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hollywood hills hikes

9 Hollywood Hills Hikes That Aren’t the Hollywood Sign

You can only marvel at those big letters so many times...

By / April 22, 2018

Everyone needs to make the trek up the hill to the Hollywood Sign at least once, but for adventurous spirits, there are plenty of other hidden treasures waiting on less trafficked trails nearby.

While many of these hikes still offer views of the sign itself, your eye will no doubt be drawn to lesser-known (but no less interesting) sights. Whether you’re looking for a workout or a history lesson (or both), these trails will certainly deliver.

From iconic architecture to hidden staircases to spectacular views of Los Angeles, we’ve picked nine of the best hikes in the Hollywood Hills.

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Glendale Peak

One of the more underrated Griffith Park hikes, the Glendale Peak trail takes you up a relatively steep incline to some incredible views of Downtown LA, the San Gabriel Valley, and the San Gabriel Mountains. From the trailhead at Vermont Canyon Road, the round trip is a total of 3.3 miles, and while it’s not as crowded as the Mount Hollywood or Mount Lee trails, it can get busy during peak times.

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Bronson Cave Trail

This trail is great for visitors to LA who might be looking for a short, easy hike with the payoff of some interesting Hollywood history. From Canyon Drive, follow the fire road up the hill until you come to a junction and turn left into the quarry. You’ll see a small cave that has been featured in many movies and television shows, including the original Batman series and Star Trek.

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Hollywood Hightower Secret Stairs

This street hike takes you up the hidden stairways of the Hollywood Hills into a secluded community behind the Hollywood Bowl and features some fascinating architecture and LA history. The “Hightower” is an architectural oddity—an elevator that was built in the 1920s to take residents from street level up into Alta Loma Terrace and has been featured in many films and novels. Other notable buildings include Marlowe’s apartment from Robert Altman’s The Long Goodbye and homes designed by both Frank Lloyd Wright and his son.

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Griffith Park Zoo

This short, spooky hike takes you into the old Griffith Park Zoo, which closed in 1966. Rather than being demolished, the abandoned structures were left standing and converted into a leafy picnic area. You can still walk into many of the enclosures, which are carved from strange angular rock formations and lead into creepy, graffiti-covered tunnels and cages.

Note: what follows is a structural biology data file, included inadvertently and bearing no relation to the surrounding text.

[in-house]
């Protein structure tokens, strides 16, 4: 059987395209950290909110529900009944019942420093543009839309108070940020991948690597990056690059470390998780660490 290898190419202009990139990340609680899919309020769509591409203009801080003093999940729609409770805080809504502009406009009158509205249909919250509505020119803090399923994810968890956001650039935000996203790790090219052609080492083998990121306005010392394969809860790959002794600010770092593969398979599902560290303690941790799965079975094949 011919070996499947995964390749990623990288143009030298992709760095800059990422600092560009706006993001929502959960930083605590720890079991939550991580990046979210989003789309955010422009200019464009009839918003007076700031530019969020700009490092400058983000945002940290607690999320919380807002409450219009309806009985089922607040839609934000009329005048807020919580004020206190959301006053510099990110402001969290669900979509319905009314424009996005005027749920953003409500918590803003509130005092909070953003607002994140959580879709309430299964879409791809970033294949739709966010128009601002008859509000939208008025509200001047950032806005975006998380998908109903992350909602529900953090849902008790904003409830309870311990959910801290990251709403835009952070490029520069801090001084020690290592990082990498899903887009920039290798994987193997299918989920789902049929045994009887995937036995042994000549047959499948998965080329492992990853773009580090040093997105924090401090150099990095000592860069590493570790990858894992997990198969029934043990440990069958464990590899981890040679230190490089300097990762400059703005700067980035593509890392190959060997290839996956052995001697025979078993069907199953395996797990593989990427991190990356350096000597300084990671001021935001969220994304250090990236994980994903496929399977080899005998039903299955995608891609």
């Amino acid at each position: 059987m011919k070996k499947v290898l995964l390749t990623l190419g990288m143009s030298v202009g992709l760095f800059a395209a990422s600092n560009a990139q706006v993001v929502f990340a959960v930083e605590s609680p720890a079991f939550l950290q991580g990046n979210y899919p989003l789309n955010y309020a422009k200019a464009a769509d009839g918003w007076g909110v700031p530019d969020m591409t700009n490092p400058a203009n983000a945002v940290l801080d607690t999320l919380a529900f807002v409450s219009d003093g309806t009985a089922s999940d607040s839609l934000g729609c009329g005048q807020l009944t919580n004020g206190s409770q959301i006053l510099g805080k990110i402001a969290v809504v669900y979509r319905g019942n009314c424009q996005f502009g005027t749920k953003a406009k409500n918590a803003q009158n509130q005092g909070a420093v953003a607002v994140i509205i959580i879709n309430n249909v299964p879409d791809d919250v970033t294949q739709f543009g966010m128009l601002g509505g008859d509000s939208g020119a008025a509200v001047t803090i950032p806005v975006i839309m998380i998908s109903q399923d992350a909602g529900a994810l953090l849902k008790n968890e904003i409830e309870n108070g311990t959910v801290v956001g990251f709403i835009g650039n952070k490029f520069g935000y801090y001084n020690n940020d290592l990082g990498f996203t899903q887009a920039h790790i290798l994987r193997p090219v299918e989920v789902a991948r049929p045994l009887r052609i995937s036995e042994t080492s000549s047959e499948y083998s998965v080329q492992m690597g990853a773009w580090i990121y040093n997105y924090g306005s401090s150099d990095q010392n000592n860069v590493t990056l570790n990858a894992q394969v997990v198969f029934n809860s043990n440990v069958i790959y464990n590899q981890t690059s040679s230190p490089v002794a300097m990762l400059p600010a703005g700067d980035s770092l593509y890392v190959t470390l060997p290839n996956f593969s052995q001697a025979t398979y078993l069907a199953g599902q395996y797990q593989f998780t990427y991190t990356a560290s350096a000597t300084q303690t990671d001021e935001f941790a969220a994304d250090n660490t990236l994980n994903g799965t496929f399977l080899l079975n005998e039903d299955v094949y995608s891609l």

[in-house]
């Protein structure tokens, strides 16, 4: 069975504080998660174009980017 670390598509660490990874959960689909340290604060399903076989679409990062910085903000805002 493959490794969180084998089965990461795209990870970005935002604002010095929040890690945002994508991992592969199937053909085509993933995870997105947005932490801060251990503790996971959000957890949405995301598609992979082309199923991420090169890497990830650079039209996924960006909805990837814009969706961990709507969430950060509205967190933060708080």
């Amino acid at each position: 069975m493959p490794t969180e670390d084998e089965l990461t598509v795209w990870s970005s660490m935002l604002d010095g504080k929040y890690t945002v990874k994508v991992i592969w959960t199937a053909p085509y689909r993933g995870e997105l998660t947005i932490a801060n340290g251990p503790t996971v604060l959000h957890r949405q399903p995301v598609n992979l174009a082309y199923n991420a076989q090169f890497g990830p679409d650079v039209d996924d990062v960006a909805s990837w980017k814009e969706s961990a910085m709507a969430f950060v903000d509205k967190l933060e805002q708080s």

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Amir’s Garden Trail

Amir’s Garden is named for Iranian immigrant Amir Dialameh, who created the garden in the 1970s after a brush fire swept through the area. The surprisingly lush, green oasis is nestled among the dry scrub of Griffith Park. In the garden, you’ll find a mix of native and exotic species such as agave, jade plants, banana trees, and succulents.

Lake Hollywood Reservoir Walking Trail

This flat, easy trail takes you in a 3.5-mile loop around the Hollywood Reservoir, an artificial lake in the Hollywood Hills. The lake was built in 1923 as an emergency water supply and is perfect for a quiet stroll on a sunny day. You’ll even be treated to some unusual views of the Hollywood Sign, particularly after making the simple climb to look out over the Mulholland Dam.

Wisdom Tree

If you’re looking for a serious workout, this steep and rugged three-mile hike will certainly get your heart rate up. If you make it to the top, there’s the added payoff of some sweeping, spectacular views of LA featuring an Instagram-worthy lone tree perched on the edge of a dramatic cliff.

Beachwood Canyon Secret Stairs

This street hike begins near the original Hollywoodland development, the first gated community in LA that was home to people like Humphrey Bogart, Bela Lugosi, and Bugsy Siegel. As you wind your way up several hidden staircases, you’ll walk past other fascinating sites, like a home that once belonged to Debbie Reynolds and a faux Hollywood castle.

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Runyon Canyon

Every LA dog owner knows this hike, which features off-leash areas, panoramic views, and even the odd celebrity sighting. The hike itself is around three miles and relatively easy, though if you come during peak times, you’ll generally find the trail overrun by hikers and their four-legged friends. This being LA, the dogs are mostly of the small and pampered variety, but if you’re not a dog person (they’re out there), then you should probably avoid this trail.

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Matthew O’Shannessy is a writer living in Los Angeles. He grew up in Tasmania, Australia and moved to LA via Melbourne where he joined an art collective and worked for the Melbourne International Film Festival. His work has been published in various magazines and he’s currently co-editing an arts anthology. He lives in Echo Park, but you can often find him scouting out the San Fernando Valley.

More articles by Matthew O'Shannessy



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